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Bench top power supply with 9 volt and 1.5 volt outputs? Answered

I am buidling a benchtop power supply from an ATX power supply.  I understand using the color codes how to accomplish  12v, 5v, and 3.3v connection connection ports.

How could I add 2 more power ports for 9v and 1.5 volt?

Basically I am trying to minimize the use of batteries in my testing with most common power sources.


I have read a little about the -12v and -5v being obsolete power options.  Is there any need for these voltage outputs for a newbie electronics hobbiest?

Thanks,

TRU

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Best Answer 3 years ago

Get one of those switching buck regulators off amazon or eBay. They pretty much all use the same LM2596 chip, (or for the especially cheap ones, counterfeit LM2596's that lack protection circuitry inside)

They are all pretty cheap and most of them let you vary the voltage to whatever you need, and allow for up to 3A peak (2A continuous) maximum for a short duration.

www.amazon.com/s/ref=nb_sb_noss_2?url=search-alias%3Daps&field-keywords=buck+converter&rh=i%3Aaps%2Ck%3Abuck+converter

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3 years ago

Negative voltage rails come in real handy when you are working with analog stuff, like DC amplifiers and op amps. some DACs and ADCs require negitive voltage rails so they can convert positive and negitive voltages to numarical values.

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Nighter3D

3 years ago

Well. the easiest way to get 9v and 1.5v is the use of a Linear Regulator or 2. For example for 9v look up the 7809 Regulator. 12v goes into it, 9v comes out. Or you could use a LM317. LM317 is much like the 7809 except you can configure it with 2 resistors to get anything.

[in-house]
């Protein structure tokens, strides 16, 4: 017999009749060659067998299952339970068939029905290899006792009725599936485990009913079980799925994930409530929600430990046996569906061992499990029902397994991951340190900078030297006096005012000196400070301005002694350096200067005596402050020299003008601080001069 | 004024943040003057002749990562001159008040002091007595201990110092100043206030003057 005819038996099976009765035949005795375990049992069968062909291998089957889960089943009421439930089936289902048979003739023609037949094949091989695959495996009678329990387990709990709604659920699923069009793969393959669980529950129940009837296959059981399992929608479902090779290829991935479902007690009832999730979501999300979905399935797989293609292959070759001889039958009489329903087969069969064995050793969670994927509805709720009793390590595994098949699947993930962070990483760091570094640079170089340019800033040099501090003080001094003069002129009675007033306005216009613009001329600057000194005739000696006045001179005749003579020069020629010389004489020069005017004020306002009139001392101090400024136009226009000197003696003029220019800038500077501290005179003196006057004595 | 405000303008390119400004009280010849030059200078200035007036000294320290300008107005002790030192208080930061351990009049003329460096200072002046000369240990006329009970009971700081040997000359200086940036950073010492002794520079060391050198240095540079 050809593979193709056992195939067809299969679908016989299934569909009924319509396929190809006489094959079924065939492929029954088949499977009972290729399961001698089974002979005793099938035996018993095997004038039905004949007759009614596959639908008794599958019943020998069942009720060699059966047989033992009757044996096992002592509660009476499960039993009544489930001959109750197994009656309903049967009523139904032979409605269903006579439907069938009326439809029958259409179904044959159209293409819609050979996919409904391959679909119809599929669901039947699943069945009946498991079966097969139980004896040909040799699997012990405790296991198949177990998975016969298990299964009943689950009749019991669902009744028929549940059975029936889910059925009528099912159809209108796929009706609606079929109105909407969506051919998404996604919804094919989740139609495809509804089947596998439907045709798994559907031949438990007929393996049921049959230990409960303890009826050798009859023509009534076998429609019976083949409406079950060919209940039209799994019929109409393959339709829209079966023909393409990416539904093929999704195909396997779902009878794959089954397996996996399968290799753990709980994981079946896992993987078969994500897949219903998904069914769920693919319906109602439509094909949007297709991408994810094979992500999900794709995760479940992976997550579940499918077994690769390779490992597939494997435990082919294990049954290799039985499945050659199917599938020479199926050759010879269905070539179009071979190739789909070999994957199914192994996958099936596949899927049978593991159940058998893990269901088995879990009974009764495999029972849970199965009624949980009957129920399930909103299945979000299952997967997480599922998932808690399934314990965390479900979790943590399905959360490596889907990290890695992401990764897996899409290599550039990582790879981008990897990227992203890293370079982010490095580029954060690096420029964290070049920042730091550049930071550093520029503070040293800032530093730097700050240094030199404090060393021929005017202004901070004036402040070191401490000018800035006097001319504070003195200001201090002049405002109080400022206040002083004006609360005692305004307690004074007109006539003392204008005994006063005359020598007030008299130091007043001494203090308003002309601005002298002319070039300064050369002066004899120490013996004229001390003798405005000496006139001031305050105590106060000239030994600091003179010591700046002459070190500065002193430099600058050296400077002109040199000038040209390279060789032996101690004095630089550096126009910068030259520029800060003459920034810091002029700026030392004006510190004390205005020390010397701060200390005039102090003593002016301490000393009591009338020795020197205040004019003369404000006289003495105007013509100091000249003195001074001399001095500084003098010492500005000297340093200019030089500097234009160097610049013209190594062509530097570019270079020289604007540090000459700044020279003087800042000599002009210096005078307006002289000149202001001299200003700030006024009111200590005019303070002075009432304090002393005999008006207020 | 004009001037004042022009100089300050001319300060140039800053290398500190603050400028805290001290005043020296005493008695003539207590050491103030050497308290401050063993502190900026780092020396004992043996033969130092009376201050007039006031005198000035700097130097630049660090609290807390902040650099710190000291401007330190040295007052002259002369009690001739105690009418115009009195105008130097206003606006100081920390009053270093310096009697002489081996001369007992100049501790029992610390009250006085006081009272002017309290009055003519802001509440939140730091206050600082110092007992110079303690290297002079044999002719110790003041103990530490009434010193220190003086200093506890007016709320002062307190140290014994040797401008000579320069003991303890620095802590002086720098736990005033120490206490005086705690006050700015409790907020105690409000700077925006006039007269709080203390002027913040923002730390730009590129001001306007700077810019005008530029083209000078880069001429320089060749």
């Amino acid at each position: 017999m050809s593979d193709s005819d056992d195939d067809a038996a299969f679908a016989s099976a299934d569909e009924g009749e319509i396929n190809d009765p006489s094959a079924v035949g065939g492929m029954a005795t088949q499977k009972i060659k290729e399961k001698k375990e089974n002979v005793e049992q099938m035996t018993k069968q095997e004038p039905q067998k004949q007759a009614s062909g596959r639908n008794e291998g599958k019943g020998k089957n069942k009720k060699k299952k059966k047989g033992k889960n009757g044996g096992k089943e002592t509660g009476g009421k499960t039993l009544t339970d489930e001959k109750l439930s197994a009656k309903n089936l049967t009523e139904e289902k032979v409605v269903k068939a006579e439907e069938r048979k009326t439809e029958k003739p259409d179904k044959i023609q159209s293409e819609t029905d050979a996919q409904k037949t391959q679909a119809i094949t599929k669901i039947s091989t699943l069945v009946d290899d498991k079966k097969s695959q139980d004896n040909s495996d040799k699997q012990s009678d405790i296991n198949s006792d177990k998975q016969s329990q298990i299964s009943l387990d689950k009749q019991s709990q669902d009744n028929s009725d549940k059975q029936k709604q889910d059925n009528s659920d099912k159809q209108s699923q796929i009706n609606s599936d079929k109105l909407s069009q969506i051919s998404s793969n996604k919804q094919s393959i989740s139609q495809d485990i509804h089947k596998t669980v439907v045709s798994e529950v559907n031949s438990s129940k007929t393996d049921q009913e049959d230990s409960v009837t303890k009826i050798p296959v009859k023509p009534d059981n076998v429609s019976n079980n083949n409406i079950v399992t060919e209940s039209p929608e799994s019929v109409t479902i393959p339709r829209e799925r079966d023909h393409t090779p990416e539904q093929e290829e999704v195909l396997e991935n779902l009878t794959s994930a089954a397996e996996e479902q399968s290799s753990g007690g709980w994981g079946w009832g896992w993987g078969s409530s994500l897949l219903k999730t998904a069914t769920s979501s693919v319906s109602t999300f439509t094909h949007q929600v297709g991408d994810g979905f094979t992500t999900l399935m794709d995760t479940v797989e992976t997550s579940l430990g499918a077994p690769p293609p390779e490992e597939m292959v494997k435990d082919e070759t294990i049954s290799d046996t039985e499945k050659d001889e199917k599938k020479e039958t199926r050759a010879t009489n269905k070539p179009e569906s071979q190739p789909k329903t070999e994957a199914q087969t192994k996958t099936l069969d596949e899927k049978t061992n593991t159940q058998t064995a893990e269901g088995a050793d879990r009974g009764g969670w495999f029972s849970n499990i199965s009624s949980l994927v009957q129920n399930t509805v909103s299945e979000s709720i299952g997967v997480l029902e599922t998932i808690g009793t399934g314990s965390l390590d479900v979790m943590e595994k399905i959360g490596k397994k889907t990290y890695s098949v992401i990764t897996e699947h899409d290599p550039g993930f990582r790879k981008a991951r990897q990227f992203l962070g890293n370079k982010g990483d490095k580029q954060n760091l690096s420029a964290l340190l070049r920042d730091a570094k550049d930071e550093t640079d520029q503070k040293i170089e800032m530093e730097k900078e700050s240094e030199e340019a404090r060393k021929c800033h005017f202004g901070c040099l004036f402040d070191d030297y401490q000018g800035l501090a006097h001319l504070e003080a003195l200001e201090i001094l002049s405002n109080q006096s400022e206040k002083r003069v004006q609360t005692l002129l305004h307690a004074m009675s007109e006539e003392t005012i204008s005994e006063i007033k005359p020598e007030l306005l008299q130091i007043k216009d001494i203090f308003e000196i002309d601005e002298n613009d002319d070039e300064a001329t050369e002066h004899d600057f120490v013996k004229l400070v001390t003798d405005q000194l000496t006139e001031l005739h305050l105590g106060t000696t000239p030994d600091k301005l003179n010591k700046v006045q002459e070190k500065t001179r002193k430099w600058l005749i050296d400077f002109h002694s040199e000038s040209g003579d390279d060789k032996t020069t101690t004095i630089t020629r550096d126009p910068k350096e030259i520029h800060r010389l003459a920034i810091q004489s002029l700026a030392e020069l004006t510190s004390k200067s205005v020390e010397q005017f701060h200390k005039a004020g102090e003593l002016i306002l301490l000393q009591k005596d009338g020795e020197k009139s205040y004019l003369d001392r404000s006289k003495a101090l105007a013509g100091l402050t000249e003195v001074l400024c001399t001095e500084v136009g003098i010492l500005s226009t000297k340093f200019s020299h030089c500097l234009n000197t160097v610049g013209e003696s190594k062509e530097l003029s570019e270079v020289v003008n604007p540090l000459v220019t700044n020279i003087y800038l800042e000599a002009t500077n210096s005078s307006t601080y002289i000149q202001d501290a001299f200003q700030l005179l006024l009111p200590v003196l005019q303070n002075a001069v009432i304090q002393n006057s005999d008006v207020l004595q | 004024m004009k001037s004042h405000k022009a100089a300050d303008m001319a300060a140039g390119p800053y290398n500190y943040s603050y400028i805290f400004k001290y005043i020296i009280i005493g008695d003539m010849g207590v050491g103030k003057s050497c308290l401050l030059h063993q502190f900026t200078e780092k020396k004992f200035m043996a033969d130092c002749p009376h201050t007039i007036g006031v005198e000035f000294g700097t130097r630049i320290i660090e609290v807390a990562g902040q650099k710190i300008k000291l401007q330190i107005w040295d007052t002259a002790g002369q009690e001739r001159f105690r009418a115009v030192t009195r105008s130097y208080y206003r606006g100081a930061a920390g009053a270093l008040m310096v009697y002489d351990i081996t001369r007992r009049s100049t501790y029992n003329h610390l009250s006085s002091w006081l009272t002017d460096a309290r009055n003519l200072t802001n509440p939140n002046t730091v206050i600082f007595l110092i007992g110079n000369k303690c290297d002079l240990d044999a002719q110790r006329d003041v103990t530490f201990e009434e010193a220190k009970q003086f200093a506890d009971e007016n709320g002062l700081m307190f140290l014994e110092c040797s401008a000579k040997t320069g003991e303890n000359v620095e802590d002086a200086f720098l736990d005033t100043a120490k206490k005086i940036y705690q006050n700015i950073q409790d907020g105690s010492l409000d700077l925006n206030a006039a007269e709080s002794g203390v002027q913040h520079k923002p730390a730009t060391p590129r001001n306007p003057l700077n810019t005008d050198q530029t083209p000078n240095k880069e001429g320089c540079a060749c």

Should note: Linear regulators work by dissipating the excess energy as heat. the more current you draw the hotter they get. if you want to draw a substantial amount of power you may want to use a heatsink or considere using DC-DC Step-down regulators instead. they are more efficient.

Personally in this case: I would use a 7809 regulator connected to the 12v for the 9v supply and a LM317 configured for 1.5v connected to the 3.3v or 5v line. if one has the space i would give them both a small heatsink Just in-case.

PS: Negative supplies aren't obsolete, well maybe in computers, but with stuff like Audio having a negative supply is pretty handy!

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Downunder35m

3 years ago

Simpy use a voltage regulator or if you need serious power levels a step down converter.
The 9V can come from the 12V line, the 1.5 from the same or for really high power from the 5V line.
Same if you need a lor of power from the 9V - better to use a step up converter on the 5V line than a step down on the 12C line.